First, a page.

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Switching Sides: Inside The Enemy Camp

Bob Simon Talks To A Former Terrorist Commander

It's not often you get a chance to talk to someone who was a key player inside a terrorist organization for twenty years, but 60 Minutes correspondent Bob Simon did just that when he interviewed Nasir Abas, one of the most valuable members of a terrorist group ever to change sides and work for the authorities. Abas is from Indonesia, the world's most populous Muslim nation. And he was a top commander in Jemaah Islamiyah, al Qaeda's franchise operation in Southeast Asia.

When Abas was inside the organization, he trained hundreds of young militants to become terrorists and became one of the most wanted men in the region. For 20 years, he worked to achieve an Islamic state throughout Southeast Asia. He embraced the idea of a holy war and spoke the language of jihad.

"I hate the infidels," Abas admits he once believed.

"When you say you hate the infidels … infidel is a word that means something, in your language, in Jemaah Islamiyah or al Qaeda. … But explain to me, what is an infidel?" Simon asks.

"Infidel is a non-Muslim people," Abas replies.

"And you hated non-Muslim people," Simon remarks. "At that time you would have hated me."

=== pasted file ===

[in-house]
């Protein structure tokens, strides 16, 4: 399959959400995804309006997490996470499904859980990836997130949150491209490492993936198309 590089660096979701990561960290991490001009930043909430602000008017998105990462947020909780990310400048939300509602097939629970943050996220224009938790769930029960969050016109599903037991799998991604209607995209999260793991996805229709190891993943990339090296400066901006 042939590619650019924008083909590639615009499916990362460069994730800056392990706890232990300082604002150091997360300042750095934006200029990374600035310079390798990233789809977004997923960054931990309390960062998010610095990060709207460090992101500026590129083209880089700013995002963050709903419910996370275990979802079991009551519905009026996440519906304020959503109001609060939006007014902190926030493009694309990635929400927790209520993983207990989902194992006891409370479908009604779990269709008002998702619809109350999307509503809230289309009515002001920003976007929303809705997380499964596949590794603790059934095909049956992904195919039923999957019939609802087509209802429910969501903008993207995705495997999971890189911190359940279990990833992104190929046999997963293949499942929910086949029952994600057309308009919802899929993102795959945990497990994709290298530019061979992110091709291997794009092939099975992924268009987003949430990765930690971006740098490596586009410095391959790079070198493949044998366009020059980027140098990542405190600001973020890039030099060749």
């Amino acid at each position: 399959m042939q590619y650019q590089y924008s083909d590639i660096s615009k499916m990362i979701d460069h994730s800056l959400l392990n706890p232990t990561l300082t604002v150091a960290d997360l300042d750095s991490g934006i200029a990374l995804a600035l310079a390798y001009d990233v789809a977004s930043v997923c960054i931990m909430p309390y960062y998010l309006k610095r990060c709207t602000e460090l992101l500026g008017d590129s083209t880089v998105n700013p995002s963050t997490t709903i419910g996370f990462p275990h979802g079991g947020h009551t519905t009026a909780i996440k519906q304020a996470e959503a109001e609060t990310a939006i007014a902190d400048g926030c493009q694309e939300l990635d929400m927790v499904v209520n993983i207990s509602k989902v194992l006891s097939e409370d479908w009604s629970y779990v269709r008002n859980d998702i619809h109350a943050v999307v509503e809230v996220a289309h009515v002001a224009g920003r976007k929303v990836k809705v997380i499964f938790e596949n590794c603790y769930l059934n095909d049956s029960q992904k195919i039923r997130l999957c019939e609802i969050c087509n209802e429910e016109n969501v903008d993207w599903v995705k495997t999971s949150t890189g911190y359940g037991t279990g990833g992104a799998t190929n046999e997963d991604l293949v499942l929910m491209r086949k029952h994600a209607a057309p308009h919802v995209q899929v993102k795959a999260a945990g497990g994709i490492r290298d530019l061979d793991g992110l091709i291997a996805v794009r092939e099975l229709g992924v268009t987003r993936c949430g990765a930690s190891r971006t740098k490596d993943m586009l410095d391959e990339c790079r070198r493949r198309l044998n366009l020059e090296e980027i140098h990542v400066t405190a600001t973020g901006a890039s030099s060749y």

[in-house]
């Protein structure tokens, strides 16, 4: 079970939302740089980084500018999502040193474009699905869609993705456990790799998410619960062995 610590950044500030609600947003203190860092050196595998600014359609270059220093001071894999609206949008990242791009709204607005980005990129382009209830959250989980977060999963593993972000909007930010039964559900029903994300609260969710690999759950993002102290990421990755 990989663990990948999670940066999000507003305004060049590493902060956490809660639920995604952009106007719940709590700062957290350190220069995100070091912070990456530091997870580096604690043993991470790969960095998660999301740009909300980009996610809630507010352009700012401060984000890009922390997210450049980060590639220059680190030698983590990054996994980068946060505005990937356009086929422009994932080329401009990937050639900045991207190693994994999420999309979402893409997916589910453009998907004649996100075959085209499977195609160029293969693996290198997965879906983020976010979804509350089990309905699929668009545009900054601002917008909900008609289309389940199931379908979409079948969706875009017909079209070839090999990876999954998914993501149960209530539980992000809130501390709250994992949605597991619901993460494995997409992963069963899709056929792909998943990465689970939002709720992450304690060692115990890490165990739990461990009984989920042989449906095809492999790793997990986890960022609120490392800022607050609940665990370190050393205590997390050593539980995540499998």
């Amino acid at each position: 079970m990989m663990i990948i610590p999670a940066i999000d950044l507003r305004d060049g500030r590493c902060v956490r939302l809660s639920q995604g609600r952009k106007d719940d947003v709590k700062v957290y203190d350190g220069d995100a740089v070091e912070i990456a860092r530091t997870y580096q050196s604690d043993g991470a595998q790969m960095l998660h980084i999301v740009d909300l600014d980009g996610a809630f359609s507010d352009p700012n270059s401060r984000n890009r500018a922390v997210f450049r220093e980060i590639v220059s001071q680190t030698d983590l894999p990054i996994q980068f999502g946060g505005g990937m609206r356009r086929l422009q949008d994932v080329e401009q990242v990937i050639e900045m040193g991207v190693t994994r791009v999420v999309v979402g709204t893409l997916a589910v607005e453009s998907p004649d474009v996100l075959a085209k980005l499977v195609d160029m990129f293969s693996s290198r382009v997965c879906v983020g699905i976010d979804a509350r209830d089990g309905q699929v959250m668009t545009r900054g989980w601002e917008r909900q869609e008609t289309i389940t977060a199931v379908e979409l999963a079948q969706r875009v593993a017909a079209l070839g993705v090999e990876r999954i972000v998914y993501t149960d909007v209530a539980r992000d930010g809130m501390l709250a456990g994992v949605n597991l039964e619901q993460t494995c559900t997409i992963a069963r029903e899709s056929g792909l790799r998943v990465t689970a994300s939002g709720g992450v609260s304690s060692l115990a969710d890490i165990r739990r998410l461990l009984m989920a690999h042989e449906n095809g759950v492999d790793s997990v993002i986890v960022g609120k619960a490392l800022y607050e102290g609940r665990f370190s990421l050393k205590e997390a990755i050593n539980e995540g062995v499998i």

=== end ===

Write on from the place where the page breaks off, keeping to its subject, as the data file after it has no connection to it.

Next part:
"Of course. But now not," Abas says.

Back then, in his days as a terrorist, Abas' view of the world was simple: black and white. But that ended in October 2002, when the island of Bali, known in the west as a paradise and a playground, was shattered by explosions.

Two massive bombs blew that paradise apart, killing 202 people. The victims were mostly young people from Australia, the U.S. and the U.K.

Nasir Abas had nothing to do with the attack itself, but he knew what was behind it because he knew the bombers. He had trained them.

"How do you feel about so many of your friends causing the death of so many innocent people?" Simon asks.

"I feel unhappy, I feel sinful," Abas replies.

He says he feels sinful because he taught the bombers much of what they knew.

Within days of the bombings, police zeroed in on Jemaah Islamiyah. Three of its members, the key planners, were brothers; the mastermind was Abas' brother-in-law. It was really a family affair, and it didn't take long for police to track down Abas himself. When they knocked on his door, he says he attacked the police with the hope that they would kill him.

"It is better to die than to be arrested," Abas explains.

Asked if he wanted to die as a martyr, Abas says, "Correct."

"You must have been very disappointed," Simon remarks.

"Of course, at that time," Abas acknowledges.

The arrests of Abas and his comrades did not stop the attacks. The following year, the Marriott Hotel was hit, then the Australian embassy in Jakarta. Twenty-two people were killed and hundreds were injured. And there was more to come.

Their message had a familiar ring: "Bush and Blair, you liars. You are behind the infidel rulers who hunt down the Mujahideen fighters. You are the enemy we target in our attacks," Noordin Mohammad Top, a key figure in Jemaah Islamiyah, said in a video found in a terrorist safe house.

And the next attack? The bombers weren't finished with Bali. A remarkable document was drawn up, providing the most detailed instructions for a new operation. It was called "the Bali project."